Some more thoughts on Intelligent Design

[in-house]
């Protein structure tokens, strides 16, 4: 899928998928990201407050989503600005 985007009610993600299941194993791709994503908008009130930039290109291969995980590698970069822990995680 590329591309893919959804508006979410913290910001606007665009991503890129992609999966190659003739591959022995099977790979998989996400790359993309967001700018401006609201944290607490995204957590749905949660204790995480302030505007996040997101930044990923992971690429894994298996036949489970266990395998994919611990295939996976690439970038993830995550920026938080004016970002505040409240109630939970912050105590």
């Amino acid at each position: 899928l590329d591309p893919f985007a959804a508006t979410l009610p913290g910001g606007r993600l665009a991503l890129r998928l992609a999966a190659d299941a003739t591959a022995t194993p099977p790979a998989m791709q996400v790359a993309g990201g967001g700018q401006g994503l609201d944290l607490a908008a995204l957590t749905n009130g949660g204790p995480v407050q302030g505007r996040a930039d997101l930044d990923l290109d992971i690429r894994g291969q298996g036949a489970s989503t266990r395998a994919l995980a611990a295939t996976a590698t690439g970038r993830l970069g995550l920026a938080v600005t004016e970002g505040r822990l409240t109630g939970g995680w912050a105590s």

I have noticed a resurgence of posts around the blogosphere on intelligent design again. Most are accompanied with assertions that anyone who is taught intelligent design will be less versed, and less knowledgeable in science, and that therefore if the U.S. were to allow such heresy to be taught our hopes of scientific advancement would be quashed for all time. I exaggerate, but only slightly. This seems to me to be pretty foolish. First off, as best as I recall, we spent maybe a month or two total out of all my high school education (at a pretty good school) covering evolution. The rest of High School biology was mostly learning classifications and cutting up dead animals. If someone who wanted a career in biological science failed to get a good grounding from their high school education, they could probably fill in the gaps with an afternoon of reading. However, even then I don't think that studying Intelligent Design would have that effect in any event. From what I understand of ID theory, and I don't claim to be an expert so correct me if I am wrong, evolution is necessary but not sufficient to explain the complexity of life on earth. Basically, ID theory boils down to the concept that their are gaps between what can be explained by random mutation and natural selection and that those gaps are best explained by the actions of an intelligent force. ID doesn't deny that evolution happens, rather evolution itself is integral to ID theory and to understand ID, you have to fairly completely understand evolution. This is part of the reason I am not an expert on the subject. Typically, when ID is criticized by pundits, what they are actually criticizing is Creationism, which pretty much denies that evolution occurs at all (this post by Ezra Klein is a good example of that.) Now, I do have some problems with ID. I am pretty unconvinced that an Intelligent Designer is more likely than a as yet undiscovered natural process to explain any of their specific evolutionary questions. It also appears to me, as a layman, that some of their critiques of evolutionary biology are mistaken and are satisfactorily explained by current science. Lastly, for those who find the theoretical Intelligent Designer to be evidence for God, I find that to be very poor theology. Any omnipotent being who mostly used natural processes (as the Designer postulated by intelligent design obviously does) must have a reason for doing so, and for keeping direct evidence of their existence hidden. The idea that such a being was able to mostly do this, but not completely strikes me as pretty weak, and would be a pretty pathetic God. If Christian fundamentalists were brighter, they would shun ID as a far more pernicious heresy than anything Darwin ever said. However, that is beside the point as to whether we should teach ID or not. While I disagree that a designer is necessarily the most likely explanation for things we do not understand, it is not, in and of itself, an unscientific explanation. There are many areas of science where we look speculate on likelihoods and probabilities. SETI is, in my opinion, science, and the concept of extra-terrestrial intelligent life and how we look for them is something that has a place in science classes. The existence of intelligent life, like that of the intelligent designer, is not falsifiable. Understanding the holes in current evolutionary theory, understanding that all is not yet explained and that more research needs to be done, is the key to understanding science. Science is a process of continually refining our understanding. It seems to me that ID teaches that quite well, and that any High School student who had a solid grounding in Intelligent Design theory would be better, not less, prepared for a career in Science, and particularly Biological Sciences, than one who did not.